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Car Emissions

August 23, 2016

Gasoline-powered cars run cleaner than ever, but still belch toxins when they start.

Transcript

ian mcwilliams CC BY 2.0, via flickr

California leads the U.S. in emissions standards, but even newer gasoline-powered vehicles still produce the most air pollution during the first few minutes after starting up. (Ian McWilliams/CC BY 2.0, via flickr)

BOB HIRSHON (host):

A car’s dirtiest minute. I’m Bob Hirshon and this is Science Update.

Forty percent of US residents live in areas where air pollution reaches unhealthy levels. At a meeting of the American Chemical Society, UC Berkeley atmospheric chemist Greg Drozd, reported that Volatile Organic Compounds, or VOCs, from cars are big contributors. He and his colleagues found that while new cars pollute the least, all of them produced the most VOCs in the first minute after a “cold start,” after the car had been sitting for hours.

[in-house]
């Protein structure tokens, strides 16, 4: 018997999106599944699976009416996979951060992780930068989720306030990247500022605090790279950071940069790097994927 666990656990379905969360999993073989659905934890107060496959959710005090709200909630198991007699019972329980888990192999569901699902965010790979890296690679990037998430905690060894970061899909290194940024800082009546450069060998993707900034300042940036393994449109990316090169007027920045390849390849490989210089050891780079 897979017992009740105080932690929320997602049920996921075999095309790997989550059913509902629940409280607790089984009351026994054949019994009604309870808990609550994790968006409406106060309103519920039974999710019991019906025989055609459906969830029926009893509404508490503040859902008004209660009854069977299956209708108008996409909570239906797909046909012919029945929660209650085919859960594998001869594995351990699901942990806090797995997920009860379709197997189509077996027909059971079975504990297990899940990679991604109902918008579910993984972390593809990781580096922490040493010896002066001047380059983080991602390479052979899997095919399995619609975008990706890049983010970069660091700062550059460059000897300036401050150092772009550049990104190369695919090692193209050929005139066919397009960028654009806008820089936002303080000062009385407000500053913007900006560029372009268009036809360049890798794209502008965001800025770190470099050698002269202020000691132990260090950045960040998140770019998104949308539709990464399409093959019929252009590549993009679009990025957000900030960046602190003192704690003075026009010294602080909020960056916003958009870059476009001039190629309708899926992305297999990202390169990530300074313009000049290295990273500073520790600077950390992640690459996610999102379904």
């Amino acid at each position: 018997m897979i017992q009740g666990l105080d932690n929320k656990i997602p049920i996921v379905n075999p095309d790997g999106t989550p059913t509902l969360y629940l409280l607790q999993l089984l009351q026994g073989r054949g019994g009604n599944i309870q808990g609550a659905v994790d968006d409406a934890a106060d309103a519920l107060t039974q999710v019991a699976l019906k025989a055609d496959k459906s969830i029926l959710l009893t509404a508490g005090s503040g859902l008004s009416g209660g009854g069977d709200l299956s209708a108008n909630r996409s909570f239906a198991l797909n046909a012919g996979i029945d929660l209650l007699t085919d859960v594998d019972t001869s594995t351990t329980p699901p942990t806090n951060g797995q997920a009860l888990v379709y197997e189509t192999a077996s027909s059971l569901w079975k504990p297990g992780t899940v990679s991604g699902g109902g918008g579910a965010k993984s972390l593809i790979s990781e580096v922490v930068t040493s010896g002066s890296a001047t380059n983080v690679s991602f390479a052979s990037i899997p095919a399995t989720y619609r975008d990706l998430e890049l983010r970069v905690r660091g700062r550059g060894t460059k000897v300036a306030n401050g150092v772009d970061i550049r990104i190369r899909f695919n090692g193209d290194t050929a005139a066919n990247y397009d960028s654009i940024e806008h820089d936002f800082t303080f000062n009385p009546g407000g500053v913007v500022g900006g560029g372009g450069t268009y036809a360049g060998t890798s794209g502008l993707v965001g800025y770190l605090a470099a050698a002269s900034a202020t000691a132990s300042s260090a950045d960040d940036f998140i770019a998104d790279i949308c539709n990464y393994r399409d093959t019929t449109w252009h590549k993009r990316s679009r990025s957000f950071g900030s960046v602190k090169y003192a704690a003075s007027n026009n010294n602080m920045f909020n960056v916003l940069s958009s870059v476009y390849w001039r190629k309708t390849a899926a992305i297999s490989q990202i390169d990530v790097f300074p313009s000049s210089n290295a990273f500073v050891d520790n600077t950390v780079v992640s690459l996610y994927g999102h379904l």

GREG DROZD (University of California, Berkeley):

A new vehicle, a clean vehicle: 95% plus of their total VOC emissions would be due to the cold start.

HIRSHON:

He says that’s because catalytic converters, which reduce VOCs, are ineffective until they’ve warmed up. So further reductions in emissions will rely on new technologies that target that first minute after starting. I’m Bob Hirshon, for AAAS, the science society.

Story by Bob Hirshon